Hundreds of personal injury lawsuits have surfaced throughout the country regarding a Johnson & Johnson vaginal mesh implant that is used to repair pelvic organ prolapsevery. In the lawsuits, women who received vaginal mesh implants claim that the product is defective and caused them serious injuries.
In fact, the hammock-like device is very similar to another product that was pulled from the market after being deemed unsafe more than 10 years ago.
Concern over the Johnson & Johnson product was announced by the U.S. Food and Drug Administration in 2008 and again on July 13, 2011. The FDA warned that patients going through pelvic organ prolapse repair with a surgical mesh could be more at risk of mesh complications than women who went through alternate surgical treatment.
What’s more is that these lawsuits stand to expose a flaw within the FDA’s “fast track” approval process for medical devices. Currently, the FDA has a policy known as the 510(k) process, which allows products to be deemed safe by merely showing that a similar product, or “predicate,” has already been reviewed and approved by the FDA.
From there, a third similar device can be approved based on the second device, and so on. The problem is that if one of the devices is recalled or deemed unsafe, it does not necessarily mean that the other products that were granted clearance based on that “dangerous” product will be reviewed.
According to a report by Bloomberg News, this is what happened with the vaginal mesh implants.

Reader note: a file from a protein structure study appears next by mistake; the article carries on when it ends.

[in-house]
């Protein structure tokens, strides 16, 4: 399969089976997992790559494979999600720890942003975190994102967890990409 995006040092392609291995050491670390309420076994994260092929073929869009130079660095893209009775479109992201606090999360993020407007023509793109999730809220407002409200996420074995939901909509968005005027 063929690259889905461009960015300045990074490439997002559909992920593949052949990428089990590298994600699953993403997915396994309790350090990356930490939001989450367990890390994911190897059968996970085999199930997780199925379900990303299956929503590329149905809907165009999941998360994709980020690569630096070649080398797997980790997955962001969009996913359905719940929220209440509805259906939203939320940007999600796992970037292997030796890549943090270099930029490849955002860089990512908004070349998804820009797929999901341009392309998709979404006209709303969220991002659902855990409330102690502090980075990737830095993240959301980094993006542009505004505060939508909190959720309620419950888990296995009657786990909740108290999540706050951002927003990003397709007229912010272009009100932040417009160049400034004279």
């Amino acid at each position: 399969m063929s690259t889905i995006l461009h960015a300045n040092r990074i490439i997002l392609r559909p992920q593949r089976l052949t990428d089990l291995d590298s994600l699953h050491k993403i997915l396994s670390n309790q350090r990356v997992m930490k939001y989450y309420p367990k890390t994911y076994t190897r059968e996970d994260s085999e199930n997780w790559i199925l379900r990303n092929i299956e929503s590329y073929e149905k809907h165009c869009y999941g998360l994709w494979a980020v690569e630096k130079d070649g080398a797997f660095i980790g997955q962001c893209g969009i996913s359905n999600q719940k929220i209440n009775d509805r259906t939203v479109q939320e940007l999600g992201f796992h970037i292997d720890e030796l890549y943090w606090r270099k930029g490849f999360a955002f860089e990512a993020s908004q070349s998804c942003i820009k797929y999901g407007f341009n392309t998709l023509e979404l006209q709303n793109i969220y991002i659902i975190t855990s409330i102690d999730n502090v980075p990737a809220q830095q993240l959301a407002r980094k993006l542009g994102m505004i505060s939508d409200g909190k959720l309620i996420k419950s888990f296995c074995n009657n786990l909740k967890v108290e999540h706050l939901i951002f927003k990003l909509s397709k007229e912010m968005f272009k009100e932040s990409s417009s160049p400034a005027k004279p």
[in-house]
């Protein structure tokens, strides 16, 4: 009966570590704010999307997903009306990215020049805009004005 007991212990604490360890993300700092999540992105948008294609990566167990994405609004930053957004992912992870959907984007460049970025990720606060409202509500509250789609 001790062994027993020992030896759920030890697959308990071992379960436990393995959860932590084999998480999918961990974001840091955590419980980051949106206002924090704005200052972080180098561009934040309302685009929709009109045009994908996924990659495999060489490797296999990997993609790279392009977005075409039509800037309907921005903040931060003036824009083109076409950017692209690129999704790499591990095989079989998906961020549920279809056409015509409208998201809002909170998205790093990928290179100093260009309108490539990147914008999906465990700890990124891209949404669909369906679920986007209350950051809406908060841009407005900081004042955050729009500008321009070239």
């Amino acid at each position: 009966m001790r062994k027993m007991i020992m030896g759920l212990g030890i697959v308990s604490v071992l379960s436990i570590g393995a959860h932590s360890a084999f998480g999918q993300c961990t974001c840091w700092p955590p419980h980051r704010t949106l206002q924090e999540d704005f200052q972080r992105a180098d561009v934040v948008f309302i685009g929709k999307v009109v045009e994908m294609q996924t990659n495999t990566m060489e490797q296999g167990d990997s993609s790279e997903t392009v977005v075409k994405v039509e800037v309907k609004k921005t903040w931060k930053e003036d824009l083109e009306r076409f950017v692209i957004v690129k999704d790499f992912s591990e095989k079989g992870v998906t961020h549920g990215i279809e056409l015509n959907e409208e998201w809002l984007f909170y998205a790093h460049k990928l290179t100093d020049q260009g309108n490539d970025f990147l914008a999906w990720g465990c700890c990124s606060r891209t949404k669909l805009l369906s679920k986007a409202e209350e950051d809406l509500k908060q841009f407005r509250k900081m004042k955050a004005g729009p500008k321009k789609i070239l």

In 1996, the FDA approved the first vaginally implanted mesh designed to treat incontinence. It was manufactured by Boston Scientific and called ProteGen.
Johnson & Johnson’s similar device, called Gynecare TVT, was approved under the 510(k) system two years later. Human testing was not required because the Boston Scientific device had already been approved. Two additional products that were considered “substantially equivalent” to the first two were also approved.
Eventually, Boston Scientific’s vaginal mesh implants were pulled from the market after it was determined that they were unsafe. Hundreds of lawsuits were filed after patients were injured by the device. However, the Johnson & Johnson vaginal mesh implants were not recalled.
Additionally, the FDA reported that around 300,000 women received vaginal mesh implants in the year 2010 alone, so there could be many injuries and subsequent lawsuits to follow.
Source: Bloomberg News, “J&J Mesh Approved by FDA Based on Recalled Device,” Alex Nussbaum and David Voreacos, Oct. 27, 2011.